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Wednesday, October 15, 2014

BAD MA RA KHAHAD BORD / THE WIND WILL CARRY US (1999)

Enigmatic (make that typically enigmatic) film from Abbas Kiarostami, Iran’s car-fixated auteur. A beautifully observed piece, built on a wisp of narrative that brings a group of city types (from Tehran?) into a rural community for some ill-defined purpose. Their leader, the only one of the group we properly meet, chats up the locals on the declining health of the town’s centenarian. Reserved, but unfailingly polite, the villagers seem unable to refuse a request while a young boy, busy with school exams, acts as unofficial guide. He’s helpful, too, yet there’s something prickly (and faintly comic) in all the relationships. Perhaps it’s because no one’s quite sure what’s this stranger is up to. And his crew always seems to be off hunting up fresh strawberries. He’s referred to as ‘engineer,’ but wants it put out that he’s there looking for treasure, whatever that might be. Meanwhile, he spends half the film chasing up ‘hot spots’ to find cell phone reception. Best spot: mountain cemetery. Kiarostami works up answers to a few of these story strands as the film drifts along, but the point isn’t explanation, but contemplation. And the slight edge of mystery has a satisfaction of its own in this beautifully paced, richly visual abstraction of a film.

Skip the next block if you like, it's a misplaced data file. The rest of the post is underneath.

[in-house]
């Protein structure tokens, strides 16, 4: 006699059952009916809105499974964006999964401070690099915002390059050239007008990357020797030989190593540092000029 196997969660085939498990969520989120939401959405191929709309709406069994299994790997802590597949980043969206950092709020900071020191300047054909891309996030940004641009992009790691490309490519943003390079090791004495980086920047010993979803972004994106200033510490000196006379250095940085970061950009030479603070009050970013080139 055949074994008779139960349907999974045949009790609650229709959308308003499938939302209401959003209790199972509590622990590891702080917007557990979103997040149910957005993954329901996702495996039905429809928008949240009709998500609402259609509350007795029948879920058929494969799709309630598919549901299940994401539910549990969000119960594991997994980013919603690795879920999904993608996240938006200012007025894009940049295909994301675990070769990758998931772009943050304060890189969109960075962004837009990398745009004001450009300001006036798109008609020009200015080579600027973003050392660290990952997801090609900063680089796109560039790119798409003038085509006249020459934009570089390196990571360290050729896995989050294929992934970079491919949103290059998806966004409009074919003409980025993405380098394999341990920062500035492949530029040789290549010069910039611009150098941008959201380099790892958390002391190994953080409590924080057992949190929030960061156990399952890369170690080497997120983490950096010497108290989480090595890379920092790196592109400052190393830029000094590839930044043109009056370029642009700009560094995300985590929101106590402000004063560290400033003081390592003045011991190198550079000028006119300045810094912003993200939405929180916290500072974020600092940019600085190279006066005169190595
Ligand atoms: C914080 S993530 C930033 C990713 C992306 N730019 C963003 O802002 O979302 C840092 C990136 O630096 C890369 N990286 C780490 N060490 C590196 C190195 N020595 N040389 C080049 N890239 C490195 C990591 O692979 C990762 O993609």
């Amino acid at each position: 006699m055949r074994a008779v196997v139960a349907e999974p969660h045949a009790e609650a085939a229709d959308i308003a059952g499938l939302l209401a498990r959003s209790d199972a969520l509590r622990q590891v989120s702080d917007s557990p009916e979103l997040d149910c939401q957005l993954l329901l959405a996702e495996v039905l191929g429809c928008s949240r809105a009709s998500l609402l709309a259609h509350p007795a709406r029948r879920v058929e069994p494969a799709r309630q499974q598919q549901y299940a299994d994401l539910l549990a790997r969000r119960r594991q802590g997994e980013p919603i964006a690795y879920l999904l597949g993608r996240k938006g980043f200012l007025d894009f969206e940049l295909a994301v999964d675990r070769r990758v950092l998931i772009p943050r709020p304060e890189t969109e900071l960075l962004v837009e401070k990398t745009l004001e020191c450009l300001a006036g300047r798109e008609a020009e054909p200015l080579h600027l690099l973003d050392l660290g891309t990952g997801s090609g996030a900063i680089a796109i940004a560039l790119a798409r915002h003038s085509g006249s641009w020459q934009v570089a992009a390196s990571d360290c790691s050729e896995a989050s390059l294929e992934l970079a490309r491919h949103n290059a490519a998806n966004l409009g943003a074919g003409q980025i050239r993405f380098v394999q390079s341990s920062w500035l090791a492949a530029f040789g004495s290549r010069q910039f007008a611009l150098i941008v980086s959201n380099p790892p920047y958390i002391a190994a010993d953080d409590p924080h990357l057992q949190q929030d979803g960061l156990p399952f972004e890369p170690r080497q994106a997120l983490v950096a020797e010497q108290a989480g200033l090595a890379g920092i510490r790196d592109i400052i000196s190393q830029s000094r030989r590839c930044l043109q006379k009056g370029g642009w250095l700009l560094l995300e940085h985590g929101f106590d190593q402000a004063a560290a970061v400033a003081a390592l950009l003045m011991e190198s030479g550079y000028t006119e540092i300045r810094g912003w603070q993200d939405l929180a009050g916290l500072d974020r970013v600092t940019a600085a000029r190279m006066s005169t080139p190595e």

SCREWY THOUGHT OF THE DAY: Kiarostami makes a rare misstep using a tight mirror's POV shot for the stranger’s morning shave. Uncomfortably close, in more ways than one, and too clever by half.

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